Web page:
That’s huge. I needed to say that. It’s really important. Now, we move from the national realm of God and the nation into this imagery or living parable that God calls Hosea to live out. Hosea is called to marry a woman that is known to be unfaithful, just like it was meant to be. He has three children. I don’t know if you follow it. It is clear that he knows the third child, he’s not the father. The first one, he’s probably the father. The second one, coin flip. But the third one, he knows he’s not the father. Some of you will identify with one of these three characters, Hosea, Gomer, or the children. If you identify yourself with Hosea, then you are the person who’s trying to keep things together. The faithful one, the better person in the relationship. I’m not saying anyone’s perfect. You’re the better person. You’re not the one that is the troublemaker. You’re not the one causing everyone to fail. You’re trying to hold everything together. That’s the Hosea character. From that, we can take it from the bigger picture into the interpersonal personal level. What do you do as someone who’s following God if you are in that situation? Someone around you is causing toxicity. Do you say, “Oh, it’ll never happen.” It’ll happen. In a marriage, girlfriend, or boyfriend. No one will ever stab you in the back at work. They always will, so what do you do?
There are three lessons. The first lesson is that I see that Hosea has a great deal of patience. I see the patience, not because it describes him as a patient person. It’s because he’s enduring this for three children. Serial infidelity, three kids. I don’t know how long. It’s at least three or four years. I would’ve given up the first month, let alone four years. A believer in Christ and someone who follows Christ has a higher degree of what we can endure. We can endure more because we always have the hope of God to rectify things. Jesus talked about it when He said in the Sermon on the Mount, “If someone asked you to go a mile, you go another one, double it. Always an extension of grace. You endure more.” Some of you are the Hosea character. God is calling you. I know it’s a bad situation. Gracious patience and endurance in a bad situation. Go the extra mile.
The second thing that we could learn in Hosea is that he is not blind. Some people go the extra mile and they’re in a dream world. They’re thinking everything’s fine. They are the eternal optimist. One thing I know about Hosea is he’s very patient. He’s going up to child number three, he knows what’s going on, and you know he knows what’s going on by the naming of the children. He is not blind. He comes to a point in the passage in Hosea 2:1, which I didn’t read and I’ll read now. “Say to your brothers, Ammi, and to your sisters, Ruhamah, contend with your mother. Contend for she is not my wife and I am not her husband. Let her put away her harlotry from her face and her adultery from between her breast. He knows what she should do because, from the human side of eternity, patience is not endless. I endured more than anyone would’ve told me I would in New York, but there’s a line. Some of you, if you are the Hosea character, perhaps you endured a long time, but you have to draw a line. You’re too easy.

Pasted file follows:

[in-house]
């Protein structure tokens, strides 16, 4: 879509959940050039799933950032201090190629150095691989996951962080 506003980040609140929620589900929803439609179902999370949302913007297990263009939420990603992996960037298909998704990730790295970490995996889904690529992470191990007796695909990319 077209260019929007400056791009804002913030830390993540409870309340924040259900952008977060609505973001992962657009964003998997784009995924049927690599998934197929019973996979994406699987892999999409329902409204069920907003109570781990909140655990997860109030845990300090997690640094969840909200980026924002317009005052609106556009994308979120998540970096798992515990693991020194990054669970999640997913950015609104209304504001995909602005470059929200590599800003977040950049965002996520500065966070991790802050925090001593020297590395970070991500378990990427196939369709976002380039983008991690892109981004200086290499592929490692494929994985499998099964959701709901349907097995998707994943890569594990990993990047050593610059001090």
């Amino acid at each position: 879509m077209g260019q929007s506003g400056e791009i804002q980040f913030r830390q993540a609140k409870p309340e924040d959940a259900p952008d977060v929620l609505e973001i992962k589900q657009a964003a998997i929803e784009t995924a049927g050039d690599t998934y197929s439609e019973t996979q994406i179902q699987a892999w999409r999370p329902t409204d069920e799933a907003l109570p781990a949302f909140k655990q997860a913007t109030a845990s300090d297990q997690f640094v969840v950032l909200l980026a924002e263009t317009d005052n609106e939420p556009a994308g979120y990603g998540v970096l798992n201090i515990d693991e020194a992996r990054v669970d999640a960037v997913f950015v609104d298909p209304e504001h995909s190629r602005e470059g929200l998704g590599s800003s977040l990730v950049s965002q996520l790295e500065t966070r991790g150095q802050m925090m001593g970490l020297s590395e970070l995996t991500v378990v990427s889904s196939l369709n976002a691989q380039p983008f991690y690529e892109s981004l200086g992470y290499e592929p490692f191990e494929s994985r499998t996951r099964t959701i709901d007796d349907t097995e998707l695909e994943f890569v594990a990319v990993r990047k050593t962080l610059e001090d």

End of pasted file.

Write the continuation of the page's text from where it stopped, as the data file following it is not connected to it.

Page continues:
The third thing the Hosea character understood is in the context of when I try to read myself in the character. I don’t know if it’s a problem. I think it’s a problem, but I do it anyway. I’m not a perfect person. I said if I was Hosea, I’d be really upset at God. You set me up for failure. Who wants a God to set you up for failure? No one wants that. I didn’t sign up to be a believer of Jesus Christ to be set up for failure. This is a terrible thing. I said why in God’s all might does He set me up to be unhappy in my family life? That’s only if you see yourself at the center of the world. As we grow in Christ, we move from ‘myself’ as the center. The plan of God for this world is the center. That’s very important. It is not that Hosea needed to learn a lesson. It is that Hosea needed to understand the heart of God to truly begin to understand what a prophet was all about. He needed to understand God, rather than just words in the Bible.